More and more assisted living communities are offering classes in mindfulness meditation, a practice medically shown to reduce physical, emotional and mental distress, and promote good health.
What if it really is possible to “be more Zen” about aging? There is an ample — and rapidly growing — body of evidence indicating the positive health outcomes resulting from yoga and meditation for seniors. Not only does yoga promote physical health and mobility, simple meditation practices like mindfulness are proven to have a wide range of physical and mental health benefits, from increased longevity to improvements in one’s ability to manage stress and chronic pain. More assisted living communities are bringing these alternative health practices to their residents through their in-house wellness programs, resulting in improved quality of life, better emotional health, and even an increase in social interaction.
While mindfulness draws from aspects of Buddhist philosophy and meditation practice, much of the mindfulness meditation that takes places today is based on the Mindfulness-Based Stress Reduction (MBSR) program, pioneered in 1979 by Dr. Jon Kabat-Zinn at the University of Massachusetts Medical Center. What that means is, mindfulness meditation is not a religious practice, but a way of fostering a particular outlook on existence. It can be practiced by anyone, of any spiritual tradition, or none at all.
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“Mindfulness is a way of learning to relate directly to whatever is happening in your life, a way of taking charge of your life, a way of doing something for yourself that no one else can do for you — consciously and systematically working with your own stress, pain, illness, and the challenges and demands of everyday life,” according to the MBSR program at UMass Medical School. “Restoring within yourself a balanced sense of health and well-being requires increased awareness of all aspects of self, including body and mind, heart and soul.”
The benefits — for seniors, for caregivers, and for everyone else — include decreases in physical pain and other symptoms, reduced stress, and increases in relaxation, energy, self-esteem and even cognitive functioning.
Seniors in particular have been the focus of many scientific studies on the benefits of mindfulness meditation and similar practices that encourage self-awareness and stress reduction. As early as 1989, researchers found that transcendental meditation (TM) and mindfulness were effective in improving a range of health measures in the elderly, including mental health, blood pressure and cognition. A Canadian study in 2005 further supports the beneficial effects of TM, showing that elderly people who practiced TM actually reduced their health care expenses over a period of five years, compared to a control group.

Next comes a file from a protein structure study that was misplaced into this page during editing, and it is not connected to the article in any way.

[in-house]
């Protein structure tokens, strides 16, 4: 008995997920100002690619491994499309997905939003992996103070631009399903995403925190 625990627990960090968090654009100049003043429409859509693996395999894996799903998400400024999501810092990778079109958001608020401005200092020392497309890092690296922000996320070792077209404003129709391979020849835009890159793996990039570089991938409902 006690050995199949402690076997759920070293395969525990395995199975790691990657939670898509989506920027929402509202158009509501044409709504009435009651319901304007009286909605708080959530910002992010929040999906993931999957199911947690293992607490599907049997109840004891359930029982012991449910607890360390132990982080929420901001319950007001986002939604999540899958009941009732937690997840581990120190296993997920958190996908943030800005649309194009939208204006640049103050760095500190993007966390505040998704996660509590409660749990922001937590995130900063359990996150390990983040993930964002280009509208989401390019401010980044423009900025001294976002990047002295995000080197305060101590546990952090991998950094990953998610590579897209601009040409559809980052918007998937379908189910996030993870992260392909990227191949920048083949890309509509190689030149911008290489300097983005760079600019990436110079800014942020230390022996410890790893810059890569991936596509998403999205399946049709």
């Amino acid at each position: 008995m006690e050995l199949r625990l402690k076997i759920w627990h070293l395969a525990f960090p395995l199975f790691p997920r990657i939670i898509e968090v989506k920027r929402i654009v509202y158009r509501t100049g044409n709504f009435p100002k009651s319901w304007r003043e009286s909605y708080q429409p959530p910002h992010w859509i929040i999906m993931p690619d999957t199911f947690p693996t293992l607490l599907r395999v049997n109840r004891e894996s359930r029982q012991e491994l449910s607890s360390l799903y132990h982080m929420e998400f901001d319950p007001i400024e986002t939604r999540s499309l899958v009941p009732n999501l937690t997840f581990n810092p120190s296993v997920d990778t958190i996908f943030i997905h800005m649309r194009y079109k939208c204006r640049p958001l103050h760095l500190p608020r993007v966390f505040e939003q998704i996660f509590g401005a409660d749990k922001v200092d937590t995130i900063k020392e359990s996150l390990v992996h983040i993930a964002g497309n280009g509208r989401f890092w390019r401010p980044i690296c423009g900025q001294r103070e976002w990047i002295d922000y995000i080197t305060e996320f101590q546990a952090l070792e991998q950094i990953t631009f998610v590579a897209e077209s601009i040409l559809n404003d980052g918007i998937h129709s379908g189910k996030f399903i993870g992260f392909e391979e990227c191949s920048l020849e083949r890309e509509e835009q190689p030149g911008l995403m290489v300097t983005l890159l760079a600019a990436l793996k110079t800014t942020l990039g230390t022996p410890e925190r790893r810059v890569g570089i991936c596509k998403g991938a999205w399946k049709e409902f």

The physical effects of mindfulness meditation are just as astounding — and mindfulness has the added benefit of being low in cost and straightforward to teach, even to people with dementia. Here are just a few of the benefits for seniors:
With all of that encouraging research in mind, it’s no surprise that more and more assisted living communities are offering complementary practices like meditation and yoga to their senior residents.
“Our goal is to provide residents and their families with the resources and services that can best be of help and/or improve quality of life,” says Barb Bossi, Sales Advisor for Leisure Care’s MacKenzie Place community in Colorado Springs, CO. “We had a local trainer of Mindfulness that was offering the class and we happily agreed to offer them a meeting place and offered the class to our residents and their families.” Massage therapy and acupuncture are also among the complementary health offerings at MacKenzie Place. They hope the success of programs like these will lead to additional opportunities to increase senior health and happiness.
It’s not only residents who benefit, says Bossi.
“Often times the Mindfulness training is most effective for caregivers of dementia… as that road can be long, painful and draining.”
If there’s one takeaway from all this, it’s that anyone can enjoy the positive effects of mindfulness training: seniors, caregivers, the chronically ill, people in emotional or physical pain. Many assisted living communities are beginning to approach senior health in a way that includes more holistic health practices like mindfulness, and this can only benefit our aging loved ones and our own selves.
Have you or a loved one tried mindfulness meditation or another type of meditation practice? What do you think of the latest research on the positive health benefits of meditation? Please share your stories in the comments below.